by Adam Solomon
Sterling / Euro and US Dollar exchange rates
The Pound declined against the Euro and the Dollar exchange rates, while the UK currency slumped to a fresh record low versus the relentless Swiss Franc, despite efforts from the Swiss National Bank to weaken the currency. The Bank said in a statement that it will “significantly increase” the supply of liquidity to the money market and expand deposits to 120 billion Francs.
While the UK surveyed the wreckage from another night of anarchy on the streets with the worst civil unrest in 30-years, the Office of National Statistics reported that UK manufacturing unexpectedly fell in June and the trade deficit widened, adding to signs that the economic recovery is losing momentum. The UK economy barely grew in the second quarter and recent data points to the likelihood of a third quarter contraction.
The worsening economic outlook and widespread rioting are systemic with an economy losing momentum and edging towards a another slump. Despite the chaos engulfing the UK at present, the Pound has largely been affected by issues elsewhere. The downgrade in the U.S credit rating at the end of last week, combined with escalating concerns over European sovereign debt has led to a severe decline in global risk appetite, weakening the high-yielding currencies by as much as 8% in just a few days.
The Pound has also remained fairly elevated against the Dollar and the Euro exchange rates up until yesterday, as the UK currency fell back towards 1.13 by the close of trading last night. At last, the focus seems to be switching back to the problems in the UK and the Pound may come under further selling pressure in the near-term. To that end, clients holding Sterling may want to take advantage of the current rate, particularly against the Aussie, Kiwi and South African Rand, before further volatility.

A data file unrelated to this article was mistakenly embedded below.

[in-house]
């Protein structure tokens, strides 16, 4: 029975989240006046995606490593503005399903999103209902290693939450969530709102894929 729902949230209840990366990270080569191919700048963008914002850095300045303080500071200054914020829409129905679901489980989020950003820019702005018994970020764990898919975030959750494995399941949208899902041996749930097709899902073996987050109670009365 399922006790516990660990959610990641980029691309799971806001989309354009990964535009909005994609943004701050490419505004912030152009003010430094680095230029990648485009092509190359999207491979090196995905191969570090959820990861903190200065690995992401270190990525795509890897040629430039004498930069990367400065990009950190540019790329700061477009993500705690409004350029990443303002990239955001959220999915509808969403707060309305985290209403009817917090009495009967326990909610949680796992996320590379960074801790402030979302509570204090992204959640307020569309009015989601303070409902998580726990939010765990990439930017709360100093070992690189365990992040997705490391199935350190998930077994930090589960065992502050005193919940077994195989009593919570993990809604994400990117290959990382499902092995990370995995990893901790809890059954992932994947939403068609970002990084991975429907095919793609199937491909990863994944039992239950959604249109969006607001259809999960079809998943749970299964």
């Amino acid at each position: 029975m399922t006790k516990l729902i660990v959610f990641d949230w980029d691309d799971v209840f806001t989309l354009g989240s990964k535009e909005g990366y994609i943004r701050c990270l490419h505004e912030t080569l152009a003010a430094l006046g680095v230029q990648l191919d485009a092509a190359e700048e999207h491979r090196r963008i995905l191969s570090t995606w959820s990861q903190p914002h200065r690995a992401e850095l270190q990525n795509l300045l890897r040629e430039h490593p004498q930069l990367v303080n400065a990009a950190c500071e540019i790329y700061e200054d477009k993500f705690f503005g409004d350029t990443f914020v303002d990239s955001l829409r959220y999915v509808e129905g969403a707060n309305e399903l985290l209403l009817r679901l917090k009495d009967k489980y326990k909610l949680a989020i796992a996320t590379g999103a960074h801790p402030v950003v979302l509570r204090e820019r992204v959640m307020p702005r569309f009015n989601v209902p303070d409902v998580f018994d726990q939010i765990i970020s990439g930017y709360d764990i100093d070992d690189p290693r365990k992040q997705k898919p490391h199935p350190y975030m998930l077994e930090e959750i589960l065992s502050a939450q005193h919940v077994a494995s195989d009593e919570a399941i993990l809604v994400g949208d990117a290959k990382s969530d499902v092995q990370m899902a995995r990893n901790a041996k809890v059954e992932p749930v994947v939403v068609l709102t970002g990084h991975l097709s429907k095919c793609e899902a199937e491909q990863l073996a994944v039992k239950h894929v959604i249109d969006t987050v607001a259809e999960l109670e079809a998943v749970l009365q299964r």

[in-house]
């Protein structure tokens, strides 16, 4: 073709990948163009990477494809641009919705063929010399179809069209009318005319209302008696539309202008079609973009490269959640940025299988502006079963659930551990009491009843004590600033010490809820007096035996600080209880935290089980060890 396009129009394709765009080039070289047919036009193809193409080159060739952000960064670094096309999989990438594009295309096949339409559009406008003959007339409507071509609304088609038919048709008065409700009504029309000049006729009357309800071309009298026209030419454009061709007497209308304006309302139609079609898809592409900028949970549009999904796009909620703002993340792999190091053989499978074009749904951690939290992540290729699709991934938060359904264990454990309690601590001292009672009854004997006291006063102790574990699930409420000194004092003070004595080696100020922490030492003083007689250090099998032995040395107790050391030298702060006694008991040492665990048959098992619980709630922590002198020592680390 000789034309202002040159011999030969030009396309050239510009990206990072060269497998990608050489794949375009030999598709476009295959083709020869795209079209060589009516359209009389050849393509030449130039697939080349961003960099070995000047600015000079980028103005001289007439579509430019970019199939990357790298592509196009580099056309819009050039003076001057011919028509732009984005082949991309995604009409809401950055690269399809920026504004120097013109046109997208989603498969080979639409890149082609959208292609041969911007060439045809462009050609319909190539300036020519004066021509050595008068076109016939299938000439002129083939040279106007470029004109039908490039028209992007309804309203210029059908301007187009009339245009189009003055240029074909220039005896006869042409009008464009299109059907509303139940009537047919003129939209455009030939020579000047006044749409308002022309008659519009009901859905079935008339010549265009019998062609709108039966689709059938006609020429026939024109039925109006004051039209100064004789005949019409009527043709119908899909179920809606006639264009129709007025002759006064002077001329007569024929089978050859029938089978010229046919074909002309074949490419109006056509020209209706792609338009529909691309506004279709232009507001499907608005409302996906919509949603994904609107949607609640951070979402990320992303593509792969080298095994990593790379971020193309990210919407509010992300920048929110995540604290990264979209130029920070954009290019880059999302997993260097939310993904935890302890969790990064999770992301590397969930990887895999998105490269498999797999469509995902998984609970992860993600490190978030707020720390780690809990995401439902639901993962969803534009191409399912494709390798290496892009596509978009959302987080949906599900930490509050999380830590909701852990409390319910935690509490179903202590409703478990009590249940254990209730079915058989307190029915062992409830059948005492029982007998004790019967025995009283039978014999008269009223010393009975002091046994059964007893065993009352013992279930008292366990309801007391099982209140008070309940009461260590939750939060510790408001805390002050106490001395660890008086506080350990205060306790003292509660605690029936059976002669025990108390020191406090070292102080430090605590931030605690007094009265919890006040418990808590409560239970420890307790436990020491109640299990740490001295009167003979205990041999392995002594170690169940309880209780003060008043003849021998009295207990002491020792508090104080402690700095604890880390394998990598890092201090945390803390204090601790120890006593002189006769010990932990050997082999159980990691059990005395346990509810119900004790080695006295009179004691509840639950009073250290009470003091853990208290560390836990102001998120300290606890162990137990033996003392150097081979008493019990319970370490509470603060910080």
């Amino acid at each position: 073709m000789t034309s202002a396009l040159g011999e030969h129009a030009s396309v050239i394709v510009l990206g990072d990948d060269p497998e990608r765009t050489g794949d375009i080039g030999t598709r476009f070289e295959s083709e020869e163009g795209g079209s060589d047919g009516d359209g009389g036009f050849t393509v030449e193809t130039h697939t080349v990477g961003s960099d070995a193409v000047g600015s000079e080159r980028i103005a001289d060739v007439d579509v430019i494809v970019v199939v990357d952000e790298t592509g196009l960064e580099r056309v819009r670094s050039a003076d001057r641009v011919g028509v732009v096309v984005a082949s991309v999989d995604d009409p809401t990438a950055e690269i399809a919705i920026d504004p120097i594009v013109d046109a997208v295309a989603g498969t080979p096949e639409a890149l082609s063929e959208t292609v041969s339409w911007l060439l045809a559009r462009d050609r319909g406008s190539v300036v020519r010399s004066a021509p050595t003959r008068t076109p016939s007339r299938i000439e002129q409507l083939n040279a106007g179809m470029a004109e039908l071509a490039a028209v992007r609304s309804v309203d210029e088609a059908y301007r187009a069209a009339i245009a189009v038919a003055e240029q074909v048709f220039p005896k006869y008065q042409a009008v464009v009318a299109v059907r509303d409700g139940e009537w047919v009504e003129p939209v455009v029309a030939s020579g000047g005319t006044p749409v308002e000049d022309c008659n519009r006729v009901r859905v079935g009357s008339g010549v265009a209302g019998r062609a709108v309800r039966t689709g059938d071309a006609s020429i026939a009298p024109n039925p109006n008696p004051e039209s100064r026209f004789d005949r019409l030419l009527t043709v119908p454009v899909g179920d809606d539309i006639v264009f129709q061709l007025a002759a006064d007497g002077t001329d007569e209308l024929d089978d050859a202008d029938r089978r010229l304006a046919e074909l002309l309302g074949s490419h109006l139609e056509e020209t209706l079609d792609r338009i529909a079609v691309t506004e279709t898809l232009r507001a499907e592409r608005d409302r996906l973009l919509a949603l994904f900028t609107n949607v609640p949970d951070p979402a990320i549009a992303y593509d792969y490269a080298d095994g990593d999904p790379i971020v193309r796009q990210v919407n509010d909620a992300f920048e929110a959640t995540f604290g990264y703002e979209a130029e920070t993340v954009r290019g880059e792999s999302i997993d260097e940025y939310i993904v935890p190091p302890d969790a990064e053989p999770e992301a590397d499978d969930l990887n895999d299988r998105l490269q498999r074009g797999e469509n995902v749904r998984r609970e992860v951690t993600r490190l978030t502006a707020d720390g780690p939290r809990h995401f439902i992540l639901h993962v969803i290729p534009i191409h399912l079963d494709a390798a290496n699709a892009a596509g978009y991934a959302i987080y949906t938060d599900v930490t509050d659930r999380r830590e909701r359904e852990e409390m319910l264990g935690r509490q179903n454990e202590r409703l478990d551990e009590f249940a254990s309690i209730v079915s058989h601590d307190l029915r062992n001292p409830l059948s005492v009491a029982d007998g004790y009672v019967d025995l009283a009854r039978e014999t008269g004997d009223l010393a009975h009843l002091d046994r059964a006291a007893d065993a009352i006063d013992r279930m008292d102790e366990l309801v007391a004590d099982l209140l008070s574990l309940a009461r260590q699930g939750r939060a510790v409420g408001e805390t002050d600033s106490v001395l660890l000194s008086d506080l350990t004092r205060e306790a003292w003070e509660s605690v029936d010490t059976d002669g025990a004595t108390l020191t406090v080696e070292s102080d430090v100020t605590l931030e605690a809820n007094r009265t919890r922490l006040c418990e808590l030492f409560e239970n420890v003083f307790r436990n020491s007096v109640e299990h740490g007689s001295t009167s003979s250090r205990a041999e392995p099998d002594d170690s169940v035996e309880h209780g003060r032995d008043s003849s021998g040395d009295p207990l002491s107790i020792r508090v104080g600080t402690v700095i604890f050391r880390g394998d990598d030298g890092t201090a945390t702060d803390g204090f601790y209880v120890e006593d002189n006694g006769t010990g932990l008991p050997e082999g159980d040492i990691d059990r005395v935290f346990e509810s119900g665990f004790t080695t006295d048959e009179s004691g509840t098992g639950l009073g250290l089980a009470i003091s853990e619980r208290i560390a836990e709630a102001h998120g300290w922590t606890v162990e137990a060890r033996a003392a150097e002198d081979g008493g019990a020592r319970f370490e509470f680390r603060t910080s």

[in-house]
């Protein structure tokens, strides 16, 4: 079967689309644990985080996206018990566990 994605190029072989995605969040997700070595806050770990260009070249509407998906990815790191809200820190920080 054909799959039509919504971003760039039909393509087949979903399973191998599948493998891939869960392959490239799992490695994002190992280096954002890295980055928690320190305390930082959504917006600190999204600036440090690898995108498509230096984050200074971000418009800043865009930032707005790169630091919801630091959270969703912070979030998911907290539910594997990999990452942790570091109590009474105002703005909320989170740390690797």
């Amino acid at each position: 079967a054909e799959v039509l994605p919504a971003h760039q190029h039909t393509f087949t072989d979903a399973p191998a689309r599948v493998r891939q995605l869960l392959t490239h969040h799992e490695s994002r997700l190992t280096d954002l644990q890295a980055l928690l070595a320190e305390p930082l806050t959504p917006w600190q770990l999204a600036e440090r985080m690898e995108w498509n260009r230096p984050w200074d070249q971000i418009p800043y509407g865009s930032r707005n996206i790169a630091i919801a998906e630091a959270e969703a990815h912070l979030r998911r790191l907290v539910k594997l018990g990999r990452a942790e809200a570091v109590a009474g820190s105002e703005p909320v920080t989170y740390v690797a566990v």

The Pound was down 0.9% against the U.S Dollar yesterday, reversing an earlier advance towards 1.6411, while the UK currency lost another 1.1% against the Euro. The most aggressive public spending cuts in a generation, coupled with the worsening debt crisis in the Euro-zone, is hurting the prospects for UK economic growth and adding to speculation that interest rates will remain lower for longer.
The Bank of England is due to release its quarterly inflation report this morning and present new growth and inflation forecasts that are likely to increase speculation that rates will stay on hold and policy makers will look at loosening policy further through a measure known as quantitative easing. Confidence in the UK will remain fragile as civil unrest spreads to other major cities up and down the country.
Euro / US Dollar exchange rates
The Dollar rose against the majority of the 16 most actively traded currencies yesterday, as the Federal Reserve’s pledge to keep interest rates at a record low failed to inspire confidence surrounding the global economic outlook. Ironically, the Dollar gained on risk sentiment and the Euro came under renewed selling pressure on speculation that a slowing economy will prompt the ECB to loosen monetary policy.
The Euro also came under pressure before equity markets rebounded later in the day as the Fed resisted the chance to engage in further quantitative easing. The FOMC released a generally gloomy statement on the health of the economy, stating that downside risks had increased and inflation was expected to decline over the coming months.
The European Central Bank stepped up the purchase of Italian and Spanish bonds in the secondary market and benchmark yields subsequently declined further. There were, however, still tensions surrounding the French credit rating, as credit-default swaps increased for a second day. Nevertheless, the Euro held above 1.4320 overnight, as risk appetite improved.
Today’s Exchange Rate Data
U.K 10:30 – BoE Inflation Report
U.S 15:00 – Wholesale Inventories (June)
U.S 19:00 – Federal Budget (July)